By combining a variety of major movement patterns, all muscles of the body are trained within a short period of time for increased work capacity and rapid fat loss.

1a. [Vertical Pull] Chin Up 4×8 Rest =0

1b. [Vertical Push] DB Push Press 4×10 Rest =0

1c. [Single leg] DB Goblet Lunge 4×6/leg Rest =60-90

2a. [Horizontal Pull] One Arm Dumbbell Row 3×8/arm Rest =60-90

2b. [Horizontal Push] Feet Elevated Push Up 3×15 Rest =0

2c. [Hip Dominant Lower] DB or BB RDL 3×15 Rest =0

2d. [Core] Plank 3×45 seconds Rest =0

One difficulty of note is programming these exercises to avoid cumulative fatigue. You’ll note one-rm rows and RDL’s in the second density circuit. In this case, use wraps and switch grips to minimize grip issues.

Hook me up with the Program, Eric!

How this Works: Hormonal adaptations change based on exercise rest periods. Short exercise rest periods are recommended for muscular hypertrophy exercise protocols because they augment a greater GH response compared to long rest periods ( Qaderi et al).

So while longer rest periods are best for nervous system recovery, technique and force development the shorter rest periods (30-60 seconds) are better for burning fat and in some cases, muscle building.

Timed Sets: Perform 3-4 Work Sets of a Given Exercise for 20-45 Seconds 

Timed sets are great for burning fat because they require a ton of time under tension, forcing metabolic stress and muscular damage.

As a result, you burn through stored carbohydrates and trigger tons of lactic acid and metabolic by-product build up within  muscles, triggering growth hormone release. 

The idea is as simple as it sounds. Use a weight you can lift for 12-15 reps to start, and perform reps of an exercise for time, starting at 30 seconds and increasing time by five seconds each week with a work to rest ratio of 1:2.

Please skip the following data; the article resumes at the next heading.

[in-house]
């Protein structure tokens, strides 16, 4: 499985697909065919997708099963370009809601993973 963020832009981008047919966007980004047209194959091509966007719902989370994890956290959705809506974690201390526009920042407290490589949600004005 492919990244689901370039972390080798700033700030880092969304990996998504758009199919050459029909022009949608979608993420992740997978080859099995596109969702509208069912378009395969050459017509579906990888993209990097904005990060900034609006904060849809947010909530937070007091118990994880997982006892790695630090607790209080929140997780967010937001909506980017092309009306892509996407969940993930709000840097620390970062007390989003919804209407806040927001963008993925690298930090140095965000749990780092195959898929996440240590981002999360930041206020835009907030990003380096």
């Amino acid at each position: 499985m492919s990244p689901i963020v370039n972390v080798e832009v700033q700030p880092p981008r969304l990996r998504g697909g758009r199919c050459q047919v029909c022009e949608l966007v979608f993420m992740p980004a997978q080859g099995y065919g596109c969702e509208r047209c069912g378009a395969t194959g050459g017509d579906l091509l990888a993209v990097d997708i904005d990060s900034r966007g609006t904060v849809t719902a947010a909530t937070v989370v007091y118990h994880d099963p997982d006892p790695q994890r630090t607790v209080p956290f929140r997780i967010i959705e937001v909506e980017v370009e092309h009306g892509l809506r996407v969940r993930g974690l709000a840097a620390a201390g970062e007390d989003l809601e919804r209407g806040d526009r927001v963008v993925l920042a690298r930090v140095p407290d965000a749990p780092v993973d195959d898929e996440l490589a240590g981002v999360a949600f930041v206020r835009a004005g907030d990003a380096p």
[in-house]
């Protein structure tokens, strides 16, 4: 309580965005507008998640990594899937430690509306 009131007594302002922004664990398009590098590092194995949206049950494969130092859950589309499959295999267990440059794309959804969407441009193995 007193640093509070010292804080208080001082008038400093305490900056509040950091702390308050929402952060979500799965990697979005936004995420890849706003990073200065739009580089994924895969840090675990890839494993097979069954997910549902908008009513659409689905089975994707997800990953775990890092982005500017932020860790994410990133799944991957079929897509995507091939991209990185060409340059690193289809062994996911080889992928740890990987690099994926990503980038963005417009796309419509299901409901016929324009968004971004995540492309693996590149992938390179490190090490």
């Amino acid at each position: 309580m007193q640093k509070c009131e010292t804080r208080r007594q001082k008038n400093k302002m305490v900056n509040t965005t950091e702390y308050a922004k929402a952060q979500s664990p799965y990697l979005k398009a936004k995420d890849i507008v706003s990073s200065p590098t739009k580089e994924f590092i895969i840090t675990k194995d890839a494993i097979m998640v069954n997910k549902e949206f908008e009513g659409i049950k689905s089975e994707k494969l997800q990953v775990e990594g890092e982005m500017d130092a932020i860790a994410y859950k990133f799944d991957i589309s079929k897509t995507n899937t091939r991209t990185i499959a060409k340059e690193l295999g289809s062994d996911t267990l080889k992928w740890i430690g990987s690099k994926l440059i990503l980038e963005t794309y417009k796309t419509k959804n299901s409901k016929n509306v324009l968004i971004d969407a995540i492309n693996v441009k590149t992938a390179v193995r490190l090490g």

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Exercise: Goblet Squat

Week One: 30 seconds/set Rest: 60 seconds

Week One: 35 seconds/set Rest: 70 seconds

Week One: 40 seconds/set Rest: 80 seconds

Week One: 45 seconds/set Rest: 90 seconds

Time is your progression, not weight.

Rather than focusing on a quantitative outcome (reps), the focus is on the quality of each rep and maximizing a muscle contraction for a set amount of time.

The Low-Down on Blended Training for Fat Loss

Lift heavy when dieting down once or twice per week. Pick two or three exercises per week during “cut” phases and work to maintain or even build strength numbers to preserve strength and mass.

Then, use density training, and timed sets to stimulate growth hormone release, and improve insulin sensitivity for maximal fat loss.

Although many of these training methods work well for building strength and muscle, this combination is the best I’ve seen and used for fat loss.


If you’re interested in maximizing fat loss to unveil a lean, athletic body, take advantage and test out this Free Four Week Blended Training Workout.

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Craig, BW, Brown R, and J. Everhart. “Effects of Progressive Resistance Training on Growth Hormone and Testosterone Levels in Young and Elderly Subjects.” National Center for Biotechnology Information. U.S. National Library of Medicine, 1 Aug. 1989. Web. 26 Feb. 2015. <http://www.ncbi.nlm.nih.gov/pubmed/2796409>.

Qaderi, M., R. Rahimi, and SS Boroujerdi. “Effects of Very Short Rest Periods on Hormonal Responses to Resistance Exercise in Men.” National Center for Biotechnology Information. U.S. National Library of Medicine, 1 July 2010. Web. 26 Feb. 2015.